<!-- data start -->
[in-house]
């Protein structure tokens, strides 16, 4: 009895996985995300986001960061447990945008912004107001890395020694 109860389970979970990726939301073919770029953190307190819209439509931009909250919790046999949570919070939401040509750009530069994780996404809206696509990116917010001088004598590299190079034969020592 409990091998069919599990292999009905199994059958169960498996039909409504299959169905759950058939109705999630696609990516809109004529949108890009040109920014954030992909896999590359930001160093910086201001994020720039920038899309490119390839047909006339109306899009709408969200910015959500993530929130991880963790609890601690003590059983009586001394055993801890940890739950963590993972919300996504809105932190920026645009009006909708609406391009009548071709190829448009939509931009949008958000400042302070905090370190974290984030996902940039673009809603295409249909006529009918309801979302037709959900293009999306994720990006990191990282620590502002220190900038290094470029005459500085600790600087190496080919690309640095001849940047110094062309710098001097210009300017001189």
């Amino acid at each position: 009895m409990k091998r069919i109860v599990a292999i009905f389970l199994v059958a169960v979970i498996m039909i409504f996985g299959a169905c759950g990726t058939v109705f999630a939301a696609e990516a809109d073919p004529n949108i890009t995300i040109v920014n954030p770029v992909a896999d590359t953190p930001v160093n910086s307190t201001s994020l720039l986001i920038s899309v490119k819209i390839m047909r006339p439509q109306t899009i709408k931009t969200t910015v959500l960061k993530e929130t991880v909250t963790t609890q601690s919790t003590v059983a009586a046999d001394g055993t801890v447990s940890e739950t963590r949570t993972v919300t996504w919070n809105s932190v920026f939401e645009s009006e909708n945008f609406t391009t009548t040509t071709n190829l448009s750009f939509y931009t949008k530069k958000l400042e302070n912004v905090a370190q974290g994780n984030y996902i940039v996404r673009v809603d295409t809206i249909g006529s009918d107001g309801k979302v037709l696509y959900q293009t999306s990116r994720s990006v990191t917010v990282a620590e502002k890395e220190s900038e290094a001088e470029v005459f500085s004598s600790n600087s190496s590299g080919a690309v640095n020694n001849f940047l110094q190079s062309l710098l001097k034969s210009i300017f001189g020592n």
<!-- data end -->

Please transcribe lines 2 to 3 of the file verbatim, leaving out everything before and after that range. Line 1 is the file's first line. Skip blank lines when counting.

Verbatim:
């Protein structure tokens, strides 16, 4: 009895996985995300986001960061447990945008912004107001890395020694 109860389970979970990726939301073919770029953190307190819209439509931009909250919790046999949570919070939401040509750009530069994780996404809206696509990116917010001088004598590299190079034969020592 409990091998069919599990292999009905199994059958169960498996039909409504299959169905759950058939109705999630696609990516809109004529949108890009040109920014954030992909896999590359930001160093910086201001994020720039920038899309490119390839047909006339109306899009709408969200910015959500993530929130991880963790609890601690003590059983009586001394055993801890940890739950963590993972919300996504809105932190920026645009009006909708609406391009009548071709190829448009939509931009949008958000400042302070905090370190974290984030996902940039673009809603295409249909006529009918309801979302037709959900293009999306994720990006990191990282620590502002220190900038290094470029005459500085600790600087190496080919690309640095001849940047110094062309710098001097210009300017001189």
């Amino acid at each position: 009895m409990k091998r069919i109860v599990a292999i009905f389970l199994v059958a169960v979970i498996m039909i409504f996985g299959a169905c759950g990726t058939v109705f999630a939301a696609e990516a809109d073919p004529n949108i890009t995300i040109v920014n954030p770029v992909a896999d590359t953190p930001v160093n910086s307190t201001s994020l720039l986001i920038s899309v490119k819209i390839m047909r006339p439509q109306t899009i709408k931009t969200t910015v959500l960061k993530e929130t991880v909250t963790t609890q601690s919790t003590v059983a009586a046999d001394g055993t801890v447990s940890e739950t963590r949570t993972v919300t996504w919070n809105s932190v920026f939401e645009s009006e909708n945008f609406t391009t009548t040509t071709n190829l448009s750009f939509y931009t949008k530069k958000l400042e302070n912004v905090a370190q974290g994780n984030y996902i940039v996404r673009v809603d295409t809206i249909g006529s009918d107001g309801k979302v037709l696509y959900q293009t999306s990116r994720s990006v990191t917010v990282a620590e502002k890395e220190s900038e290094a001088e470029v005459f500085s004598s600790n600087s190496s590299g080919a690309v640095n020694n001849f940047l110094q190079s062309l710098l001097k034969s210009i300017f001189g020592n």